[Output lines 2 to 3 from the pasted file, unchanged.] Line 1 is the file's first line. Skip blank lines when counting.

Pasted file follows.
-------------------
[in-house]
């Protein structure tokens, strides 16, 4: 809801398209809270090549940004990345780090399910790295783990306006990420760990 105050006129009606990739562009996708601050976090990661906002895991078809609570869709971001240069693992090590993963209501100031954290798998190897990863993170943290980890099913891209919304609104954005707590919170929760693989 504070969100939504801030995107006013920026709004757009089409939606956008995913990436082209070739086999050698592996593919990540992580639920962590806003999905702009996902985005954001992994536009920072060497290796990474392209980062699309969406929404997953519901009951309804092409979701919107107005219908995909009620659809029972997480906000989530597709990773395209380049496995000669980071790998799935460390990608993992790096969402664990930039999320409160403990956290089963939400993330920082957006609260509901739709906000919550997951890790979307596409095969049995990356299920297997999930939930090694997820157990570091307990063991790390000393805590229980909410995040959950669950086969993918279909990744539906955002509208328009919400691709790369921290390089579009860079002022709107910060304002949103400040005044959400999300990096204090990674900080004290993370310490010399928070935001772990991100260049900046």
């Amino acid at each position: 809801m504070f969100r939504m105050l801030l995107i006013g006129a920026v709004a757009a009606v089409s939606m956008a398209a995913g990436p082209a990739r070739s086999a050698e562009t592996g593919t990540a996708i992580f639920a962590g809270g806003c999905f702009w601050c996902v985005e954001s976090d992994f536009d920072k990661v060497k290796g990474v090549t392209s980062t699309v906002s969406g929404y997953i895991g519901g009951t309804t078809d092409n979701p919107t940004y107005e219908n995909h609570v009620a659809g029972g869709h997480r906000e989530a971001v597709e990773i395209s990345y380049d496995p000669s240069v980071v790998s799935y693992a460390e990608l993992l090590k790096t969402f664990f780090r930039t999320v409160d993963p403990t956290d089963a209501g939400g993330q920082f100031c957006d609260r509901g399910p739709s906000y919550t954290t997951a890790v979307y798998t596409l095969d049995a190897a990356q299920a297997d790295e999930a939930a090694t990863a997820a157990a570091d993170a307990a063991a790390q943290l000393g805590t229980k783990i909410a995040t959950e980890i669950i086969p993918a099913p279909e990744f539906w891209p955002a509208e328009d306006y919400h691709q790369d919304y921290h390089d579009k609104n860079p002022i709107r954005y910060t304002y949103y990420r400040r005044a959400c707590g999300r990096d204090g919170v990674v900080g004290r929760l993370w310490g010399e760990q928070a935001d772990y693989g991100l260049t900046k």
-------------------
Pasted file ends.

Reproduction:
């Protein structure tokens, strides 16, 4: 809801398209809270090549940004990345780090399910790295783990306006990420760990 105050006129009606990739562009996708601050976090990661906002895991078809609570869709971001240069693992090590993963209501100031954290798998190897990863993170943290980890099913891209919304609104954005707590919170929760693989 504070969100939504801030995107006013920026709004757009089409939606956008995913990436082209070739086999050698592996593919990540992580639920962590806003999905702009996902985005954001992994536009920072060497290796990474392209980062699309969406929404997953519901009951309804092409979701919107107005219908995909009620659809029972997480906000989530597709990773395209380049496995000669980071790998799935460390990608993992790096969402664990930039999320409160403990956290089963939400993330920082957006609260509901739709906000919550997951890790979307596409095969049995990356299920297997999930939930090694997820157990570091307990063991790390000393805590229980909410995040959950669950086969993918279909990744539906955002509208328009919400691709790369921290390089579009860079002022709107910060304002949103400040005044959400999300990096204090990674900080004290993370310490010399928070935001772990991100260049900046």
């Amino acid at each position: 809801m504070f969100r939504m105050l801030l995107i006013g006129a920026v709004a757009a009606v089409s939606m956008a398209a995913g990436p082209a990739r070739s086999a050698e562009t592996g593919t990540a996708i992580f639920a962590g809270g806003c999905f702009w601050c996902v985005e954001s976090d992994f536009d920072k990661v060497k290796g990474v090549t392209s980062t699309v906002s969406g929404y997953i895991g519901g009951t309804t078809d092409n979701p919107t940004y107005e219908n995909h609570v009620a659809g029972g869709h997480r906000e989530a971001v597709e990773i395209s990345y380049d496995p000669s240069v980071v790998s799935y693992a460390e990608l993992l090590k790096t969402f664990f780090r930039t999320v409160d993963p403990t956290d089963a209501g939400g993330q920082f100031c957006d609260r509901g399910p739709s906000y919550t954290t997951a890790v979307y798998t596409l095969d049995a190897a990356q299920a297997d790295e999930a939930a090694t990863a997820a157990a570091d993170a307990a063991a790390q943290l000393g805590t229980k783990i909410a995040t959950e980890i669950i086969p993918a099913p279909e990744f539906w891209p955002a509208e328009d306006y919400h691709q790369d919304y921290h390089d579009k609104n860079p002022i709107r954005y910060t304002y949103y990420r400040r005044a959400c707590g999300r990096d204090g919170v990674v900080g004290r929760l993370w310490g010399e760990q928070a935001d772990y693989g991100l260049t900046k």